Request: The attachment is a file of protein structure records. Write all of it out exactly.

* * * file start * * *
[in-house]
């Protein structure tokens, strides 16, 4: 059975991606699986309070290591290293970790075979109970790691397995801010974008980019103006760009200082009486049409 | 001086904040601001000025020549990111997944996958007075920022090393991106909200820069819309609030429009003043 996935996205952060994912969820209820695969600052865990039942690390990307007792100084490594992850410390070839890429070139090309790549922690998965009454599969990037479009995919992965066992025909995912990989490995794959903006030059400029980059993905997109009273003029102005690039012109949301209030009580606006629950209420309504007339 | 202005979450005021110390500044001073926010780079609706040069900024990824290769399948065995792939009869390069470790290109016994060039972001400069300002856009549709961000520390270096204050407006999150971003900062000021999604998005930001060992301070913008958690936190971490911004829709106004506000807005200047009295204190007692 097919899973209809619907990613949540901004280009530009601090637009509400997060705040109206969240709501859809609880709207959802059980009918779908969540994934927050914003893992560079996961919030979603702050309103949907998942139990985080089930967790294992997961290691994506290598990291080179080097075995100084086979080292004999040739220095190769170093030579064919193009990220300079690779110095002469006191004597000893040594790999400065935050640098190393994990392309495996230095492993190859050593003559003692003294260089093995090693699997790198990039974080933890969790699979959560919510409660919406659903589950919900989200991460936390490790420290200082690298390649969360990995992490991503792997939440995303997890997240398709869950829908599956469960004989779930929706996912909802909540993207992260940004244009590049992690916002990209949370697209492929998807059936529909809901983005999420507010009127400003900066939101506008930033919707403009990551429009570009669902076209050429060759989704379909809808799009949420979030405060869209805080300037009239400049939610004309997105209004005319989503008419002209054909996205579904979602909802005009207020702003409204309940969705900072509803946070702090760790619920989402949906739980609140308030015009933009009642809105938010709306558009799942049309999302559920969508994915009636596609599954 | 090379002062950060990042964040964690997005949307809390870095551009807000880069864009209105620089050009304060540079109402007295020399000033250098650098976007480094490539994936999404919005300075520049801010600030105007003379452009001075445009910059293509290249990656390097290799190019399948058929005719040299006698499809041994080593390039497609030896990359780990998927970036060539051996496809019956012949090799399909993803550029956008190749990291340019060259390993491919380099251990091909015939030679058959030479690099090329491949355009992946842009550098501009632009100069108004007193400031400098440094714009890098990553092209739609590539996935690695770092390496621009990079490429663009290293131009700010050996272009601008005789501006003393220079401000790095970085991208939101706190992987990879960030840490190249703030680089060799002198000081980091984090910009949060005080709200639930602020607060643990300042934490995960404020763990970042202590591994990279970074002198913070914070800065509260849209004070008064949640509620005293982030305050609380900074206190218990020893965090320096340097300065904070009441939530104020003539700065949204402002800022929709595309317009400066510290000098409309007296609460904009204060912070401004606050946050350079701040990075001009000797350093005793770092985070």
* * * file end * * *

[in-house]
């Protein structure tokens, strides 16, 4: 059975991606699986309070290591290293970790075979109970790691397995801010974008980019103006760009200082009486049409 | 001086904040601001000025020549990111997944996958007075920022090393991106909200820069819309609030429009003043 996935996205952060994912969820209820695969600052865990039942690390990307007792100084490594992850410390070839890429070139090309790549922690998965009454599969990037479009995919992965066992025909995912990989490995794959903006030059400029980059993905997109009273003029102005690039012109949301209030009580606006629950209420309504007339 | 202005979450005021110390500044001073926010780079609706040069900024990824290769399948065995792939009869390069470790290109016994060039972001400069300002856009549709961000520390270096204050407006999150971003900062000021999604998005930001060992301070913008958690936190971490911004829709106004506000807005200047009295204190007692 097919899973209809619907990613949540901004280009530009601090637009509400997060705040109206969240709501859809609880709207959802059980009918779908969540994934927050914003893992560079996961919030979603702050309103949907998942139990985080089930967790294992997961290691994506290598990291080179080097075995100084086979080292004999040739220095190769170093030579064919193009990220300079690779110095002469006191004597000893040594790999400065935050640098190393994990392309495996230095492993190859050593003559003692003294260089093995090693699997790198990039974080933890969790699979959560919510409660919406659903589950919900989200991460936390490790420290200082690298390649969360990995992490991503792997939440995303997890997240398709869950829908599956469960004989779930929706996912909802909540993207992260940004244009590049992690916002990209949370697209492929998807059936529909809901983005999420507010009127400003900066939101506008930033919707403009990551429009570009669902076209050429060759989704379909809808799009949420979030405060869209805080300037009239400049939610004309997105209004005319989503008419002209054909996205579904979602909802005009207020702003409204309940969705900072509803946070702090760790619920989402949906739980609140308030015009933009009642809105938010709306558009799942049309999302559920969508994915009636596609599954 | 090379002062950060990042964040964690997005949307809390870095551009807000880069864009209105620089050009304060540079109402007295020399000033250098650098976007480094490539994936999404919005300075520049801010600030105007003379452009001075445009910059293509290249990656390097290799190019399948058929005719040299006698499809041994080593390039497609030896990359780990998927970036060539051996496809019956012949090799399909993803550029956008190749990291340019060259390993491919380099251990091909015939030679058959030479690099090329491949355009992946842009550098501009632009100069108004007193400031400098440094714009890098990553092209739609590539996935690695770092390496621009990079490429663009290293131009700010050996272009601008005789501006003393220079401000790095970085991208939101706190992987990879960030840490190249703030680089060799002198000081980091984090910009949060005080709200639930602020607060643990300042934490995960404020763990970042202590591994990279970074002198913070914070800065509260849209004070008064949640509620005293982030305050609380900074206190218990020893965090320096340097300065904070009441939530104020003539700065949204402002800022929709595309317009400066510290000098409309007296609460904009204060912070401004606050946050350079701040990075001009000797350093005793770092985070």